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Expansion of Transitional Kindergarten Could Present Problems for Some Parents

SACRAMENTO (KPIX) -- Thanks to an expansion of transitional kindergarten by Governor Gavin Newsom and state legislators, all four-year-olds California will be able to enroll in publicly-funded school for free, regardless of income.

It is a watershed moment for California, which has lagged behind other states in early childhood education.

But while seven in ten Californians polled this spring by Public Policy of California support state-funded preschool, not everyone agrees on how to do it.

Joyce Gomez and her husband are thrilled that next year their 3-year-old son Asher may be able to enroll in a free year of school before kindergarten at their neighborhood public elementary school.

"I'm so happy! I can't wait," Gomez said.

The stay-at-home mom says child care is expensive and a free year of pre-K would allow her to go back to work, in addition to giving her son the jump start he needs.

"The human brain develops 90 percent between one year old and five years old, so how early he can get into a preschool program, it will be better for him," she said.

Right now, California's transitional kindergarten -- or TK -- enrolls about 100,000 children.

These kids who turn five between September 2nd and December 2nd currently get a free year of publicly funded pre-K.

But starting a year from now, more children will be phased in until all four-year-old children will be eligible for transitional kindergarten in public schools by September 2025.

Assembly member Kevin McCarty (D-Sacramento) introduced the legislative bill to expand transitional kindergarten.

"This is really going to help student achievement. This is a big win for California," McCarty said.

But critics say universal TK would cripple an already fragile child care industry and hurt families they serve.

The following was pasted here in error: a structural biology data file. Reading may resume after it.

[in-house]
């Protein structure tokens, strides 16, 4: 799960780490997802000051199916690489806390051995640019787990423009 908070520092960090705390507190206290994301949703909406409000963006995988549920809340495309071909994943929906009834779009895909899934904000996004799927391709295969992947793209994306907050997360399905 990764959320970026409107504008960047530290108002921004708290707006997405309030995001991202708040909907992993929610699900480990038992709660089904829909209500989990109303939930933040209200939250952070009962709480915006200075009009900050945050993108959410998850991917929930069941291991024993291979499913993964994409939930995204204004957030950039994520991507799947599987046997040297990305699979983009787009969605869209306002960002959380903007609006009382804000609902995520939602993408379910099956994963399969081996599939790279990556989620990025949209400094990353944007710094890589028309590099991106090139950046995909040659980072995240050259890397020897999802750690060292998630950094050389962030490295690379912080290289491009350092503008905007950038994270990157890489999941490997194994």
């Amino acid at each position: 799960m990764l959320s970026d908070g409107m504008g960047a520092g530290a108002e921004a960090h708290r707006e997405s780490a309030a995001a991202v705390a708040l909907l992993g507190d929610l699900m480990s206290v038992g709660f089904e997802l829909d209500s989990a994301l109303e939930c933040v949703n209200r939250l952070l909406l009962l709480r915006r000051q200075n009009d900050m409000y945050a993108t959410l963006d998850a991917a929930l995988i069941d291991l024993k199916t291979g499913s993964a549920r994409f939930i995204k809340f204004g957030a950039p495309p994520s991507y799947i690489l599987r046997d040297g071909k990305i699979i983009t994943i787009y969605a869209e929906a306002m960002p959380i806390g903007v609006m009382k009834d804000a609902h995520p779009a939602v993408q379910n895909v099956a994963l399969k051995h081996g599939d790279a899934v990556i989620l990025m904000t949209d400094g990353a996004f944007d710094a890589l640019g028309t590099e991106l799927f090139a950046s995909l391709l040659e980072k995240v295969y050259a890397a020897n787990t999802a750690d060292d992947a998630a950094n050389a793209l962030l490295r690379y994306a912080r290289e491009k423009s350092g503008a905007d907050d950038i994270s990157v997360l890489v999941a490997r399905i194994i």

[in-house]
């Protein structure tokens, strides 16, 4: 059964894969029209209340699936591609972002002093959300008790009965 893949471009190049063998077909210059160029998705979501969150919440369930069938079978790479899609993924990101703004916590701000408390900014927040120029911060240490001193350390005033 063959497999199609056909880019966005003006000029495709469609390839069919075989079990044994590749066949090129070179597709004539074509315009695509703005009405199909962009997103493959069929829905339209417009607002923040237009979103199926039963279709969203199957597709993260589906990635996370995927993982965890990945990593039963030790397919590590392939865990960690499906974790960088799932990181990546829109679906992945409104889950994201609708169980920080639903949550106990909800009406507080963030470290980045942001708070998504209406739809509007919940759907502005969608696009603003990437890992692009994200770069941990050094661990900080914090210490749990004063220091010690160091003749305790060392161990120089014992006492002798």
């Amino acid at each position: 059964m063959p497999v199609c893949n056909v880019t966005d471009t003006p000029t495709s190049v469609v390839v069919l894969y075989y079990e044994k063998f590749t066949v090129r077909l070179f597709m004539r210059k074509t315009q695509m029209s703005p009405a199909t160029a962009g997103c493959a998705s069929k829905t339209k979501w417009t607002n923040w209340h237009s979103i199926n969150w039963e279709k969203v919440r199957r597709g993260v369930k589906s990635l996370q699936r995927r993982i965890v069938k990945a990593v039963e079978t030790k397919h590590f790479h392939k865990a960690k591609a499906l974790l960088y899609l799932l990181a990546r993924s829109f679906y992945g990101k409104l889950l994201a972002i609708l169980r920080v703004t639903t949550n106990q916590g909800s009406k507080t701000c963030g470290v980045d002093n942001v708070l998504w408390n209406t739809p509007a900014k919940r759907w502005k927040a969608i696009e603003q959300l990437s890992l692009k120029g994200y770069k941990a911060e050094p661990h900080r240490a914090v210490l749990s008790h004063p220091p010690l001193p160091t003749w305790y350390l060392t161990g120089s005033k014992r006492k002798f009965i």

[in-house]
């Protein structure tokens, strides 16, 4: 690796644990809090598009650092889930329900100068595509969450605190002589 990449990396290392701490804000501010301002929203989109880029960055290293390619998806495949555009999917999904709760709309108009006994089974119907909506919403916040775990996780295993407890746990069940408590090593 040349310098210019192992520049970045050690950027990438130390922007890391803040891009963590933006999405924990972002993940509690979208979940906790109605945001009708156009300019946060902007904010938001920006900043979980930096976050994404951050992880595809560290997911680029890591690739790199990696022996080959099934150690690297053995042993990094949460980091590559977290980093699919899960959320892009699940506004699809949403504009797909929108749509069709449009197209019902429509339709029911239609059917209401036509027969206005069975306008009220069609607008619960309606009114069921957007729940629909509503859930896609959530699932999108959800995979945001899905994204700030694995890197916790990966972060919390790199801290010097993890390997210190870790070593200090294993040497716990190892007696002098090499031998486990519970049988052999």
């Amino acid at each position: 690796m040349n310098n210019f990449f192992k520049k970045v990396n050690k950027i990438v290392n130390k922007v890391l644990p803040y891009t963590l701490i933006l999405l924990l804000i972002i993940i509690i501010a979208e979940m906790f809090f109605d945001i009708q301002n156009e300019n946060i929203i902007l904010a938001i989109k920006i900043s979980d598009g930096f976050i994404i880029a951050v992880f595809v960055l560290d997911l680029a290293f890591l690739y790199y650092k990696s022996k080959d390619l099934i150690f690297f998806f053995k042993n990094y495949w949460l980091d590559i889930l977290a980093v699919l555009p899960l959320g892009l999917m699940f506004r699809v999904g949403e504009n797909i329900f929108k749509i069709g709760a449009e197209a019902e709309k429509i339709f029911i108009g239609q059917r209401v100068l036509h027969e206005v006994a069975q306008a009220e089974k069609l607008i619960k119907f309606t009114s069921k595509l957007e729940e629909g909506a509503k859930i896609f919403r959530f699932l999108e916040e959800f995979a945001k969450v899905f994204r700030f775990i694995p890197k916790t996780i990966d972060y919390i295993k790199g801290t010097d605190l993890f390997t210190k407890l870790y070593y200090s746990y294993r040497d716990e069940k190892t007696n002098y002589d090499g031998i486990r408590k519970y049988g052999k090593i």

BAHIA Inc. provides child care for kids age two to ten years old in Berkeley.

Executive director Beatriz Leyva-Cutler only heard about the state's plan to expand transitional kindergarten last year.

"It was like a cold bucket of ice on our face," Leyva-Cutler said. "We were dealing with COVID and then we learned about this transitional kindergarten."

She fears four-year-old kids will leave her bilingual child development program for free transitional kindergarten that does not provide the same quality education.

That would force her to shift to serving kids aged three years and under, a more expensive business model that requires different training and more individual care.

"Pivoting is not as easy as the authors of this bill seem to think," Leyva-Cutler said. "You know, you just can't say OK, you're a preschool teacher now become a toddler teacher or an infant-toddler teacher."

The results could decimate licensed child care providers barely surviving the pandemic.

"A lot of programs have already told us that they're going to need to close. They will have to close. They will have to cut down the hours, their staff," said Laurie Furstenfeld of the Child Care Law Center.

Lizz Nolasco says that could put her family in a bind, and not just for her as a preschool program director.

If her young son enrolls in TK in a few years, the working mom may have to shuttle him from place to place because transitional kindergarten is only a few hours and there aren't specific plans yet for full-day options.

"So we would need to start looking for those before and after care options. In the worst case, I might not have a job," Nolasco said.

Others are concerned about additional support for students.

Executive Director of Head Start Christopher Maricle says he's working to guarantee families can keep the health services they depend on.

"We have a hundred thousand children in Head Start. We just in the end want to make sure parents get what they need and some of them are going to need it," Maricle said.

Education advocacy organization, Early Edge supports expanding transitional kindergarten.

Executive director Patricia Lozano says it means some 225,000 more students will get an extra year of school at a crucial time for learning.

"All in all, it's an amazing budget. An historic budget. So now, how do we make this happen and help with the implementation of it?" Lozano said.

McCarty says expanding transitional kindergarten is a massive undertaking and there are still many details to be worked out.

One in four public schools already have transitional kindergarten. The state plans to spend billions of dollars to add portable rooms to elementary schools or retrofit classrooms empty from declining enrollment.

Despite a labor shortage, teachers would be reassigned or hired, and trained.

Reimbursement rates and assistance will rise for subsidized child care that that serves kids three and under.

"We think it's an absolute win-win. But the reality is change is hard. This upsets the course of things, how they are today," McCarty said.

California plans to roll out the nation's largest universal transitional kindergarten over the next five years, but it's clear the transition won't be easy in the classroom or out of it.

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